Archive for the 'Web' Category

Competitions

Friday, December 15th, 2006

I like competitions where there’s some skill or challenge involved, rather than the normal prize-draws or ones with questions that you’d need the IQ of a dead hedgehog to get wrong. Competitions that can’t possibly be solved by using the Internet are even better. That way you feel that you’ve got a decent chance of winning, or at least you’re likely to be up against less people.

All of which brings me to the Orange “win the ultimate party” competition, sadly the thrust of the competition seems to be to harvest peoples e-mails but, ignoring that, it appeals to me. It’s an easy concept: design a £50,000 party for 400 people, best party idea gets their party made real, it’s not got long to run (closes in January) and the bar is quite high as you need to register 400 e-mail addresses for your entry to qualify. I’m going to trust Orange not to be too spammy and say that that’s a fairly cheap cost to enter.

So, this should be winnable but how to do it? The spec says “creative and unique” and something that would “bring people together”. I think that rules out the stuff I can come up with off the top of my head, the medieval banquet, the Hollywood party, any time-period themed thing. You could go with an abstract theme (‘Stuff the begins with T’, or even just ‘Orange’) but I expect those angles are going to be pretty well covered so I don’t think there’s much mileage in that.

I’m guessing sucking up to Orange and figuring in communication heavily isn’t going to hurt. Hmmm, perhaps some mad multi-site thing? Some phone-based interaction? Something ‘mobile’ (see what I did there?). Gah, not as easy as I thought. Any ideas? Free invites to any commenters that want them (if I come up with a half decent idea).

Things I’m not doing in November

Tuesday, November 7th, 2006

It’s November, there are many things I’m not doing this month. I’ll not be sweating in the south of China or basking on the beaches of Thailand, unlike the people I keep getting e-mails off. Good to hear you’re enjoying yourselves you lucky ::mumbles under breath::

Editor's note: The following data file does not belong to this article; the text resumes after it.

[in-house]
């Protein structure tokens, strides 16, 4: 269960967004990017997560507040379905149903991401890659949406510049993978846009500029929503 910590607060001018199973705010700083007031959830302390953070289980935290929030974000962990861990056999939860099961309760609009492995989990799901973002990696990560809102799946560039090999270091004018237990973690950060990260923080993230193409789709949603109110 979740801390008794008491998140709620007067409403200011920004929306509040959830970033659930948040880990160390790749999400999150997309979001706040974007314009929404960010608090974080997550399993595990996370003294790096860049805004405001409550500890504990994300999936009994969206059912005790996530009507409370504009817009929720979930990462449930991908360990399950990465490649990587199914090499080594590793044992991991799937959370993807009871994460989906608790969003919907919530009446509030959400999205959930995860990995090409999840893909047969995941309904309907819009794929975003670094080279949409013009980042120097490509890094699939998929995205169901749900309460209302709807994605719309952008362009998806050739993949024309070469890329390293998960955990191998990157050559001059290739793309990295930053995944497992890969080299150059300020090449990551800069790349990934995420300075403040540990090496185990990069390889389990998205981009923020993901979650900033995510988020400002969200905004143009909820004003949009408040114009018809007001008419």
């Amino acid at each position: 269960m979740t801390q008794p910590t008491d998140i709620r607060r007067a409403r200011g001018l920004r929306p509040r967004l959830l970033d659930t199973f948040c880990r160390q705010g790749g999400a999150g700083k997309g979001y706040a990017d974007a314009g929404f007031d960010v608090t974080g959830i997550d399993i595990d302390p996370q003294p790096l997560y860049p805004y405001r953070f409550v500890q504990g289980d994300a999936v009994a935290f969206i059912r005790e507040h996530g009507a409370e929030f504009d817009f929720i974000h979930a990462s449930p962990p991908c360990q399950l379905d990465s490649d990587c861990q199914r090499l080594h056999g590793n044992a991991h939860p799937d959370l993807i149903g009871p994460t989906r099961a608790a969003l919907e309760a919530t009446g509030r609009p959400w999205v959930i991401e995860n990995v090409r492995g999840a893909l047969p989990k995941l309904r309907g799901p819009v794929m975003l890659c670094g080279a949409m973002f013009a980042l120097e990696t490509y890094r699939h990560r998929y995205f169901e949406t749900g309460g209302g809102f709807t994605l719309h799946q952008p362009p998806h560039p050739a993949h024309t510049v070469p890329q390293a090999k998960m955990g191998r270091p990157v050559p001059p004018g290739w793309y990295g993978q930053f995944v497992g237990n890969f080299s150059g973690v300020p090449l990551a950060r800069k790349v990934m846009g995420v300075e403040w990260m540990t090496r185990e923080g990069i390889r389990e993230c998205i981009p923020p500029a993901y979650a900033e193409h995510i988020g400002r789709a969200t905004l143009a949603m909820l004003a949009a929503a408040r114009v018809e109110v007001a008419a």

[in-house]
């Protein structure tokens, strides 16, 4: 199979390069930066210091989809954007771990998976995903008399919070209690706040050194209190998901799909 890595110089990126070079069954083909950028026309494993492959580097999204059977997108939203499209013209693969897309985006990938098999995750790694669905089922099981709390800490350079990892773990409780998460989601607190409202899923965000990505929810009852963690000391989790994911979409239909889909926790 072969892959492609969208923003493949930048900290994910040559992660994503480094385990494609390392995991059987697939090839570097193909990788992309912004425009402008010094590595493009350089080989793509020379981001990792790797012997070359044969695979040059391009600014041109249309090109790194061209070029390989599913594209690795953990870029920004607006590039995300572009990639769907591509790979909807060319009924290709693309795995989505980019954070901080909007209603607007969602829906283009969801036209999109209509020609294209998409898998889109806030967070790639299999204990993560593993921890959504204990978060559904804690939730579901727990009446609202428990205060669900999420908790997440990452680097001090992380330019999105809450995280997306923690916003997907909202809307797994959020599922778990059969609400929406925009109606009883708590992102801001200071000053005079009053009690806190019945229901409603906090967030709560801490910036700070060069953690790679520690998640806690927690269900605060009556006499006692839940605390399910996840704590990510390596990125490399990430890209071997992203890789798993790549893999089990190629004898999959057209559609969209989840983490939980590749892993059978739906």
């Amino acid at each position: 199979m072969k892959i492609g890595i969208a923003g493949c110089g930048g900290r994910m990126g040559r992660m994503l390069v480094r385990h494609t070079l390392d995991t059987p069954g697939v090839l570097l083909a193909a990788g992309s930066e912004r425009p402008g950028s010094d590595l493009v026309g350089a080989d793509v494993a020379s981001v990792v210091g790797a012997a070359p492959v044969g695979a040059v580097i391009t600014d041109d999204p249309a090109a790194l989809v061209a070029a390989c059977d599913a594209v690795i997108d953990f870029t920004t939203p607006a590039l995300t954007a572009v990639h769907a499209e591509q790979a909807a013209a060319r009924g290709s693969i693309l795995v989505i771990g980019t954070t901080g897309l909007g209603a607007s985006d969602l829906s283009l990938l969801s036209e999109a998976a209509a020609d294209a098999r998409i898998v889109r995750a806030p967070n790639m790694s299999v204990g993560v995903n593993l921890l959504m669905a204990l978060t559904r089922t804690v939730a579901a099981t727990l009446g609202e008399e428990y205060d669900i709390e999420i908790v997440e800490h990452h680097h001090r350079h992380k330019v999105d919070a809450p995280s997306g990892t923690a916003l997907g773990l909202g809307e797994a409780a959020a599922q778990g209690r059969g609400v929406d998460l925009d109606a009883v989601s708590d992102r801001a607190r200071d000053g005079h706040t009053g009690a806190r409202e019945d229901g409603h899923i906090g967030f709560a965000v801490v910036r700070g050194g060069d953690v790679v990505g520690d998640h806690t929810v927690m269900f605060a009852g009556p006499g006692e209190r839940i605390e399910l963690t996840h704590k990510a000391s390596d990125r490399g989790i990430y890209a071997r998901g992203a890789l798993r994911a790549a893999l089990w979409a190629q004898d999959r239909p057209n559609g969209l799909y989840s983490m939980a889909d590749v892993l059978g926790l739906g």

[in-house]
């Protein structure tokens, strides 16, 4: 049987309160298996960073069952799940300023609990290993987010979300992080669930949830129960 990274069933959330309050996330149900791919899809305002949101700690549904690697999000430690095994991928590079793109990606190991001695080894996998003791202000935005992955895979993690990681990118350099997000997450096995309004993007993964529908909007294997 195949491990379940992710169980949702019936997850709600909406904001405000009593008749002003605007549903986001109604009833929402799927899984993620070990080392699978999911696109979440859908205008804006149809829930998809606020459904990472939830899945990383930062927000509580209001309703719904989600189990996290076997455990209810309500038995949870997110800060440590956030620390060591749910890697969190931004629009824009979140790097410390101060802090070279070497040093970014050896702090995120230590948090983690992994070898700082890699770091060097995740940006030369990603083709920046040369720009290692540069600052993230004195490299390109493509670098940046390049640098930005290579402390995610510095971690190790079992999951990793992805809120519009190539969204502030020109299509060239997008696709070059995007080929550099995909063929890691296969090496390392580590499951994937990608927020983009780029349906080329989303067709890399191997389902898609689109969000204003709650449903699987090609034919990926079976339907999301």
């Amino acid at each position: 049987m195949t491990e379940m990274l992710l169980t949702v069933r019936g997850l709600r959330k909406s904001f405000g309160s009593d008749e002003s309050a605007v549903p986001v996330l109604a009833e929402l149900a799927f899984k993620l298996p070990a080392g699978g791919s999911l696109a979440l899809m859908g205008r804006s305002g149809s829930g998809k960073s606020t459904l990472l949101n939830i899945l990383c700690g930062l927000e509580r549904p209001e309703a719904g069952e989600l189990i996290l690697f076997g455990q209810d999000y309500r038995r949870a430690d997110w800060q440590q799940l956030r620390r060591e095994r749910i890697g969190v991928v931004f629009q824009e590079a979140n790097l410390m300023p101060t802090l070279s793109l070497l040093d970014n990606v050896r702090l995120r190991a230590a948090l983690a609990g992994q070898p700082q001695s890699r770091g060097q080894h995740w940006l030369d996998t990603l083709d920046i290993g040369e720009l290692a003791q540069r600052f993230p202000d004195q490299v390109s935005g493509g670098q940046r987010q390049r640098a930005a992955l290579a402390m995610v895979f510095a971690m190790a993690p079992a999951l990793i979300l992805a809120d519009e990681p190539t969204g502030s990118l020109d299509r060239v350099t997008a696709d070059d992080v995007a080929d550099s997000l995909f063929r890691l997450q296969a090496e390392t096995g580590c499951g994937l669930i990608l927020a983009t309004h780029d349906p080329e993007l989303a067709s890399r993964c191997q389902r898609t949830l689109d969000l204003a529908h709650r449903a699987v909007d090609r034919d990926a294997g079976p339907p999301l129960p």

Also I’ll not be taking part in either NaNoWriMo or NaBloPoMo, although they are both great ideas. So you’ll not be seeing any more posts here than normal, and there will be no 50,000 word novel appearing in December. In addition I’m unlikely to be going to Dr. Sketchy’s Anti Art School when it starts in Edinburgh this weekend (more details on this awful looking myspace page) although I am tempted just to see what manner of people turn up …

Finally I’ll not be searching the archives to see if I’ve already linked Personal Universe since it’s just been updated, new user designed levels now provide extra hours of distraction.

Where’s the kaboom?

Thursday, November 2nd, 2006

… there was supposed to be an Earth-shattering kaboom.

At my last job I maintained the voice-menu/voicemail server, one of the number that went to server worked as a test number and played that clip when you dialed it. If you heard Marvin then you knew that the server was running. I wonder if the number still works …

And that demonstrates why, despite it’s flaws, wikipedia is great because I didn’t doubt for a second that there would be a Marvin page on there. I wonder what the most obscure/unlikely page on wikipedia is, one that has actually content rather than a stub. Just clicking ‘Random article‘ a couple of times in a journey in itself.

You may have gathered that this post contains little real content, there’s still not that much to talk about. The picture viewer I’ve been rambling about is actually live on the site but I’m still not happy with it, so no fanfare until I’m satisfied or I admit defeat and decide to put up with it as it is.